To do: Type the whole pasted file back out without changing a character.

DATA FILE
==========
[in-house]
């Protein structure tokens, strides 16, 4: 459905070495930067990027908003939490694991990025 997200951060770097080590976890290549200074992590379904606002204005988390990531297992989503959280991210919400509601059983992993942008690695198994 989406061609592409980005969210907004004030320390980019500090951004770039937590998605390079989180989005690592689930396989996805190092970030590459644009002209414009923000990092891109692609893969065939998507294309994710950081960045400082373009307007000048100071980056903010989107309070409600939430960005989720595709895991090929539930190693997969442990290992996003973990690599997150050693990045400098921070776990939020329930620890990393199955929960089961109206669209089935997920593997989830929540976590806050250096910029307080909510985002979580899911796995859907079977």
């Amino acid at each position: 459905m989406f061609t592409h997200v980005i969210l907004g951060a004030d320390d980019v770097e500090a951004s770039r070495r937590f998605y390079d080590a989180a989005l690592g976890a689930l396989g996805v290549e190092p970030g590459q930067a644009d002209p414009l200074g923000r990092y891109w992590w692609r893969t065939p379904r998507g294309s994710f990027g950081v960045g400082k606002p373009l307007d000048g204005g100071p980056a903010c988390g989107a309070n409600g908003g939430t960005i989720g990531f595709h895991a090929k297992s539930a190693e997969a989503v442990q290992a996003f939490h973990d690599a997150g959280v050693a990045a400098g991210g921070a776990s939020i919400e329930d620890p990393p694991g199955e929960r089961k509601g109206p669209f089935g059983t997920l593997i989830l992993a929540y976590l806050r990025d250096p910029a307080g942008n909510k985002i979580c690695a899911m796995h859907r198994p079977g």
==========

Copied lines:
[in-house]
């Protein structure tokens, strides 16, 4: 459905070495930067990027908003939490694991990025 997200951060770097080590976890290549200074992590379904606002204005988390990531297992989503959280991210919400509601059983992993942008690695198994 989406061609592409980005969210907004004030320390980019500090951004770039937590998605390079989180989005690592689930396989996805190092970030590459644009002209414009923000990092891109692609893969065939998507294309994710950081960045400082373009307007000048100071980056903010989107309070409600939430960005989720595709895991090929539930190693997969442990290992996003973990690599997150050693990045400098921070776990939020329930620890990393199955929960089961109206669209089935997920593997989830929540976590806050250096910029307080909510985002979580899911796995859907079977």
């Amino acid at each position: 459905m989406f061609t592409h997200v980005i969210l907004g951060a004030d320390d980019v770097e500090a951004s770039r070495r937590f998605y390079d080590a989180a989005l690592g976890a689930l396989g996805v290549e190092p970030g590459q930067a644009d002209p414009l200074g923000r990092y891109w992590w692609r893969t065939p379904r998507g294309s994710f990027g950081v960045g400082k606002p373009l307007d000048g204005g100071p980056a903010c988390g989107a309070n409600g908003g939430t960005i989720g990531f595709h895991a090929k297992s539930a190693e997969a989503v442990q290992a996003f939490h973990d690599a997150g959280v050693a990045a400098g991210g921070a776990s939020i919400e329930d620890p990393p694991g199955e929960r089961k509601g109206p669209f089935g059983t997920l593997i989830l992993a929540y976590l806050r990025d250096p910029a307080g942008n909510k985002i979580c690695a899911m796995h859907r198994p079977g």